(MURFREESBORO, TN) On today's WGNS Action Line, host Scott Walker took a look at several topics on the MTSU campus. Below, you can see the information and a description of each segment. Listen to the full Podcast Above!
GUEST: Dr. Elyce Helford, professor of English and director of the Jewish and Holocaust Studies Minor
TOPIC: 14th biennial Holocaust Studies Conference set for Sept. 22-23, particularly Sept. 23 public event featuring remembrances of Holocaust survivor Sonja DuBois
Registration is open for one of MTSU’s most enlightening events about one of the world’s most devastating tragedies.
The 14th biennial Holocaust Studies Conference is slated for Thursday, Sept. 22, and Friday, Sept. 23, on the MTSU campus with the theme of “Teaching the Holocaust Today.”
A highlight of this year's conference will be a Friday, Sept. 23, appearance by Sonja Dubois, a resident of Knoxville, Tennessee, who will share her survival story at the conference. It is free and open to the public.
Dubois will give a talk titled “Finding Schifrah: A Holocaust Child Survivor's Journey and the Making of a Memoir” and answer questions from 2 to 4 p.m. in the Student Union Ballroom, after which she will have a book signing for her book, "Finding Schifrah," which explores her journey as an adult to uncover the truth of her identity and understand her Jewish heritage.
Born in 1940 in Rotterdam, The Netherlands, Dubois’ parents were transported to the notorious Auschwitz death camp in 1942. A Dutch foster family raised Dubois without telling her initially about what happened to her biological parents. In hundreds of speeches and visits to schools, Dubois has talked about her lifelong search for understanding.
On Thursday, Sept. 22, Atina Grossman, a professor of history at The Cooper Union in New York City, will present the keynote address at 10:30 a.m. in the Student Union Ballroom. The event is free and open to all MTSU students, faculty and staff.
In her lecture, titled “Remapping Holocaust Studies: Teaching and Research in Global Context,” Grossman will consider how to help students recognize connections between the Holocaust and racism, antisemitism and colonialism while continuing to acknowledge the Holocaust’s uniqueness in history.
To register for the full conference and for cost details, go to https://tinyurl.com/2nu539y8.
GUEST: Dr. Alisa Hass, assistant professor of the Department of Geosciences
TOPIC: A “heat mapping” research project in partnership with Nashville to help communities manage neighborhoods vulnerable to extreme heat.
For MTSU geosciences professor and researcher Alisa Hass and her collaborators at the Nashville, Tennessee, mayor’s office, a recent early morning research excursion was the result of months of hard work and preparation.
It was finally time to collect Nashville’s heat data as part of their research for the National Oceanic and Atmospheric Administration’s Heat Mapping Campaign to chart heat risk in an urban heat island environment — city areas that can be up to 20 degrees hotter than surrounding rural areas and neighborhoods.
The goal is to identify and help communities manage neighborhoods vulnerable to extreme heat.
Hass and Kendra Abkowitz, chief sustainability and resilience officer at the mayor’s office, set up at 5 a.m. Aug. 14 in the lobby of the Adventure Science Center in Nashville to oversee what was a true community effort.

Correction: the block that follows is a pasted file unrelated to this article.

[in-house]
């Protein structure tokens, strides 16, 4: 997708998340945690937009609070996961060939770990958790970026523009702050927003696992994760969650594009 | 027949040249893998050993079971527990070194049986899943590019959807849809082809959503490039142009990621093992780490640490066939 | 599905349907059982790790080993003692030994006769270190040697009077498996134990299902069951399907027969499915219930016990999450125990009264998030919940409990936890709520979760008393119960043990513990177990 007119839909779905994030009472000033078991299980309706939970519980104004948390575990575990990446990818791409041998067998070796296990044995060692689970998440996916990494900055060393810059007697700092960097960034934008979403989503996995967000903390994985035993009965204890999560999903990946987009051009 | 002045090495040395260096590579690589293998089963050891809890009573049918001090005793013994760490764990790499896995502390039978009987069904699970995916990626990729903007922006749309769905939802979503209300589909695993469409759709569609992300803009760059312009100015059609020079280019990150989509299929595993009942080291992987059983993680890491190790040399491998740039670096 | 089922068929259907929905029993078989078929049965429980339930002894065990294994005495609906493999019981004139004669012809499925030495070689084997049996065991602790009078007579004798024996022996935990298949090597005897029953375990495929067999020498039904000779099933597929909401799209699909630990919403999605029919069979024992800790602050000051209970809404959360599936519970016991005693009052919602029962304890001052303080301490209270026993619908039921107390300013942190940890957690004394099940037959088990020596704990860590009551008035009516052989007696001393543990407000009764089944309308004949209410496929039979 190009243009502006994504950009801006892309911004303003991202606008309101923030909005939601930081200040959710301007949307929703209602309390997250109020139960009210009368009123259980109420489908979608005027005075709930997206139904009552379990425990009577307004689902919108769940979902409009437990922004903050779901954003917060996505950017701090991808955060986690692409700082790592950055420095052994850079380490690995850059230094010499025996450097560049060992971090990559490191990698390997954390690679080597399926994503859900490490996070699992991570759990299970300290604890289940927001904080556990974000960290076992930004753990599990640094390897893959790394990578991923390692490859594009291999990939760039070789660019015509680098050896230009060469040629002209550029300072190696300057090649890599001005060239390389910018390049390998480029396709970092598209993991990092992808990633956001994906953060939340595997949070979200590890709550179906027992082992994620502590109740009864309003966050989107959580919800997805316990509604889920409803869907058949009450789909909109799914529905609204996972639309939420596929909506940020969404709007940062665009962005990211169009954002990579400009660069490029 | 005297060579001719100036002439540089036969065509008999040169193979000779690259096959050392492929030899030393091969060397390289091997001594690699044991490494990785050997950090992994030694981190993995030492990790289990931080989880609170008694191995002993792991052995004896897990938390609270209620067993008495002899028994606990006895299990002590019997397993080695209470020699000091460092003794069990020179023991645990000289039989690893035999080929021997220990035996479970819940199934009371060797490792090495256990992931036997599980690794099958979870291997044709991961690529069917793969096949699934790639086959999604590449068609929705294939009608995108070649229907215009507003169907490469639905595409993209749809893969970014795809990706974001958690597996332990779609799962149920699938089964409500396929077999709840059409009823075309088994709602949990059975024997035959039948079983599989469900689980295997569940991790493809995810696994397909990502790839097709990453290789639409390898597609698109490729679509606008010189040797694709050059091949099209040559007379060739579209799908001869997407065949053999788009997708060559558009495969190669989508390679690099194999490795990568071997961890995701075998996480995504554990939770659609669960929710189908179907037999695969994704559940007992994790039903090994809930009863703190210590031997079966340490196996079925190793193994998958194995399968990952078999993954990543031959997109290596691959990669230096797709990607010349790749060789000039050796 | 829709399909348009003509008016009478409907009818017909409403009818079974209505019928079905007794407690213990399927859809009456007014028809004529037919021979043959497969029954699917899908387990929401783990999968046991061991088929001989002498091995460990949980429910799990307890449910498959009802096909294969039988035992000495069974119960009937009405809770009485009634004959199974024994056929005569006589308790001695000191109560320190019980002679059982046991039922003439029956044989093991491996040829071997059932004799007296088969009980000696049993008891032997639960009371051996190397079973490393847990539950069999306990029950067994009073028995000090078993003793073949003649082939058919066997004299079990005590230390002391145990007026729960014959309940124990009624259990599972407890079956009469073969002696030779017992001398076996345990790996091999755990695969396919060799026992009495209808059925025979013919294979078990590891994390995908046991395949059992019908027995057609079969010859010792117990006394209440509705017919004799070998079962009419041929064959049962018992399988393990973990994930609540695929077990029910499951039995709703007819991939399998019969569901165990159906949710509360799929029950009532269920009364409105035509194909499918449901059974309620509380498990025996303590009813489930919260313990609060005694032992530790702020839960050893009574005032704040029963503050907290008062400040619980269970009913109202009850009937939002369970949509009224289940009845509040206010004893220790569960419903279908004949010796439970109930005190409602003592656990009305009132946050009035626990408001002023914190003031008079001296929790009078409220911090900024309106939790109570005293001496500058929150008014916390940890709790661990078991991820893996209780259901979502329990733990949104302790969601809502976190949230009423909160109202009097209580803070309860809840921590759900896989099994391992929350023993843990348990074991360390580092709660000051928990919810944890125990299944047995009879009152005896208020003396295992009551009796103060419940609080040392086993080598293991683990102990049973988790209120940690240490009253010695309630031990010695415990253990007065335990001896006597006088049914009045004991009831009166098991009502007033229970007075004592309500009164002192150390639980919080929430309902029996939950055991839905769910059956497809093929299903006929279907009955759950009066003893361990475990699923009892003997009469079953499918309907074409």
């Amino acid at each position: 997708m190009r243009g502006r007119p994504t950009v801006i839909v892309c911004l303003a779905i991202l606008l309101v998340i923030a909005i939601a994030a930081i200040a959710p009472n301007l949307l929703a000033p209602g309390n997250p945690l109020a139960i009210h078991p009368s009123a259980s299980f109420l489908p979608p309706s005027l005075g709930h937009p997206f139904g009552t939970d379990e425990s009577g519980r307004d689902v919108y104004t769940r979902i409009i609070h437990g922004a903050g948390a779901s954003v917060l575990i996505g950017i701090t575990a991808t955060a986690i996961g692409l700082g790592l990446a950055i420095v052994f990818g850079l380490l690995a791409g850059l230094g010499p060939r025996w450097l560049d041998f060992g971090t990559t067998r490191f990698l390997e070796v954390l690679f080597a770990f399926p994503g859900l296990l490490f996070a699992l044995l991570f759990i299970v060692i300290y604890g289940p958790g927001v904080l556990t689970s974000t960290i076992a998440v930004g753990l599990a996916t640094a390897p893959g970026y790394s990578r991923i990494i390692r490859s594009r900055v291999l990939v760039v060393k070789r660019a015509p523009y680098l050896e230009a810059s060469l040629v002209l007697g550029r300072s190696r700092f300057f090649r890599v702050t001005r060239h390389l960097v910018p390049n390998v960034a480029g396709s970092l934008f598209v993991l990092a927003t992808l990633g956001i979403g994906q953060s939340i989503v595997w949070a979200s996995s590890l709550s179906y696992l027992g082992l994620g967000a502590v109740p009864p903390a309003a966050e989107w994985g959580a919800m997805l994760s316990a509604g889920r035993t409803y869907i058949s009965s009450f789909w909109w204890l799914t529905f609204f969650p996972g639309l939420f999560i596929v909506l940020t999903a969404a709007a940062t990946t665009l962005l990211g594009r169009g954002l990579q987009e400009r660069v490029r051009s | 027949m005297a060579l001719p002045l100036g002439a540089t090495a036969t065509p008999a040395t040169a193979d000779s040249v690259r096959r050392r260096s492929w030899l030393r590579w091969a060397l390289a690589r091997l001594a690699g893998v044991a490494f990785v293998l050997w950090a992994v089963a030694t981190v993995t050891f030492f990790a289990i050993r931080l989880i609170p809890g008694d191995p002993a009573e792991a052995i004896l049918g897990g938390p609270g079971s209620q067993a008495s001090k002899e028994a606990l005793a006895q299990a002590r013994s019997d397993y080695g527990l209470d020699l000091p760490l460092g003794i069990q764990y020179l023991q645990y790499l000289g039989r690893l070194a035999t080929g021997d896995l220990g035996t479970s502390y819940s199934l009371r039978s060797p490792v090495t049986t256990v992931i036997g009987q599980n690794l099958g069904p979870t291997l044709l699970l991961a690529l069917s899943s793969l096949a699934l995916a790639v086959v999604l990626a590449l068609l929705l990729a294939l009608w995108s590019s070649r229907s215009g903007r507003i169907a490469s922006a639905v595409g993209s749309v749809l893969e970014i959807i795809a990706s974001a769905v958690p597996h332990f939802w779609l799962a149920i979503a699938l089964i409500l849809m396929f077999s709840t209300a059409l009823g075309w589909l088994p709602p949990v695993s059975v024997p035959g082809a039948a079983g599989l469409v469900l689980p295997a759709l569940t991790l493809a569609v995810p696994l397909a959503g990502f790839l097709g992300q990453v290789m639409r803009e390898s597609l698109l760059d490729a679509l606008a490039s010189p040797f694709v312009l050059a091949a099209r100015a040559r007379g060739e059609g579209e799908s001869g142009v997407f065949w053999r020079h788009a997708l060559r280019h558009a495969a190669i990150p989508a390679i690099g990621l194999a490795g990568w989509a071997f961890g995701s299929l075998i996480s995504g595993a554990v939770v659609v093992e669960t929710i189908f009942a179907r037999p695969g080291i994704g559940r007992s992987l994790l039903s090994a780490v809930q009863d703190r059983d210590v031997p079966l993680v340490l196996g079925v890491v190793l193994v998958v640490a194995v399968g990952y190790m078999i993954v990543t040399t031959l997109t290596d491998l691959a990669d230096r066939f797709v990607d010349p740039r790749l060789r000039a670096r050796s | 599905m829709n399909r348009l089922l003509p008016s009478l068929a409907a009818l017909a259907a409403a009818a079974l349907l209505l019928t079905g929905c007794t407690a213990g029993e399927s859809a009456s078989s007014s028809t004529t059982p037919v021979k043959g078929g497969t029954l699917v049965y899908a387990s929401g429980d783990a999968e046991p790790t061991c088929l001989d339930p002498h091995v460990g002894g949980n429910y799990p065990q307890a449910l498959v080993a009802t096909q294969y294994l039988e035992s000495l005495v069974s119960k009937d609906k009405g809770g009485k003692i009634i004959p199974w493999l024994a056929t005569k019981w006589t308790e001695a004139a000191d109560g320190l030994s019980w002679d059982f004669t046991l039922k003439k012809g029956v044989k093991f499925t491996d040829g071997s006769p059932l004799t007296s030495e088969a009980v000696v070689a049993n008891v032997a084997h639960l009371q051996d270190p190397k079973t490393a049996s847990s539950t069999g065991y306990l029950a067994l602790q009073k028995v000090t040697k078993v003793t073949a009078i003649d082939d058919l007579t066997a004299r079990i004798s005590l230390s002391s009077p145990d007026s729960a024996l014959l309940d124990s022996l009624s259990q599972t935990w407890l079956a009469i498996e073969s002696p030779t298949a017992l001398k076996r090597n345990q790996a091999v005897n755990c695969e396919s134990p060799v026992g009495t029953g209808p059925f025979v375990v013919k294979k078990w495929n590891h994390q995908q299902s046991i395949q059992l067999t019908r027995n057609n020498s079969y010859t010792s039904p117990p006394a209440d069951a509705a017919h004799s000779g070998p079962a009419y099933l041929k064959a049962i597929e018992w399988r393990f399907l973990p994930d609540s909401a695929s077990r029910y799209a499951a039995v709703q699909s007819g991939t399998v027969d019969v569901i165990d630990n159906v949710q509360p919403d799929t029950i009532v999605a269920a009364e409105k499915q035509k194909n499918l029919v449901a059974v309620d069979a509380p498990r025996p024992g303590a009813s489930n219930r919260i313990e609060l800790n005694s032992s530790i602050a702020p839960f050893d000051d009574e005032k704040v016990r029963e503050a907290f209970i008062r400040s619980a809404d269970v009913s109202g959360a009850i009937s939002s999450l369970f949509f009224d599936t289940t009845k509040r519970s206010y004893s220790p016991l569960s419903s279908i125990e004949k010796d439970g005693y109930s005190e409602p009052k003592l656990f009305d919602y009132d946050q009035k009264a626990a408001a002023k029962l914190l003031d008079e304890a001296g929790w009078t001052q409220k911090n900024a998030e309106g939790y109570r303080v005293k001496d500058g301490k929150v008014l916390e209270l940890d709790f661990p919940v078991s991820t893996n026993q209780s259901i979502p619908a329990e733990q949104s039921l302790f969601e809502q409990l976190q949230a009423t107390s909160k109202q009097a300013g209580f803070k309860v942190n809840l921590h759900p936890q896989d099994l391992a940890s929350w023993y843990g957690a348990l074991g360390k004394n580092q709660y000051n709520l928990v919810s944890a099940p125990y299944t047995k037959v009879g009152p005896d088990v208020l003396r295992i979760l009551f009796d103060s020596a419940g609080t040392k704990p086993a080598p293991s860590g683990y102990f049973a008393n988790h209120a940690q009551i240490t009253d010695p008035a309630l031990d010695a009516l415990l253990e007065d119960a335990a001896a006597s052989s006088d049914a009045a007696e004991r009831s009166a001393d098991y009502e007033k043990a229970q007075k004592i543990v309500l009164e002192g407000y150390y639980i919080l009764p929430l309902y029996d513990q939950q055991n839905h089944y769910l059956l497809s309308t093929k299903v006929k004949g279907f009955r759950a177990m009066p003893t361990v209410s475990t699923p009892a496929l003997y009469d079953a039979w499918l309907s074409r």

The two distributed heat sensors and instructions to the first shift of 10 “community scientist” volunteers who signed up for the 6 a.m. traverse. Volunteers drove an assigned, hour-long route no faster than 35 mph to record temperature, humidity, time and location data via the sensors attached to their car windows.
A mix of repeat and new volunteers helped collect data on two traverses later that day at 3 p.m. and 7 p.m. to flesh out the temperature “picture” of Music City at different times.
After data collection, the research team shipped the sensors back to the supplier CAPA Strategies LLC to be analyzed, and the results will be publicly available, Hass said.
“This data will (then) be used by MTSU to develop future research opportunities with students and will be incorporated into courses in the Department of Geosciences,” she said.
GUEST: Jarret “Jerry” Decker, the new Jacobs Chair of Excellence in Accounting and Professor of Practice in the Jennings A. Jones College of Business
TOPIC: His new position as Jacobs Chair of Excellence in Accounting
Jarett Decker is the Joey Jacobs Chair of Excellence in Accounting and Professor of Practice at MTSU.
A former head of the World Bank’s Centre for Financial Reporting Reform in Vienna, Austria, he has advised governments on reforms to improve corporate accounting, auditing, and governance in more than 30 developing and transitional countries in Europe, Asia, and Africa.
He was also the first person to serve as Deputy Director and Chief Trial Counsel for the Public Company Accounting Oversight Board (PCAOB), the entity created by Congress to police corporate auditing in the wake of the Enron and WorldCom accounting scandals.
He established and led the PCAOB’s program of disciplinary litigation against Big Four and other public accounting firms for violations of auditing standards, ethics, and securities laws in the auditing of publicly traded companies and broker-dealers.
Before his PCAOB service, Decker was Senior Trial Counsel for the U.S. Securities and Exchange Commission (SEC) in Chicago. Decker has been quoted on issues of international financial governance and transparency in the Financial Times, The Asian Banker, and the NewStraits Times (Malaysia), among other publications.
He served as an adjunct scholar with the Cato Institute from 1995 through 2003 and has published articles in the New York Times and Reason magazine, among other publications.
A graduate of the University of Michigan Law School and the College of William and Mary, Decker is a lawyer and CPA.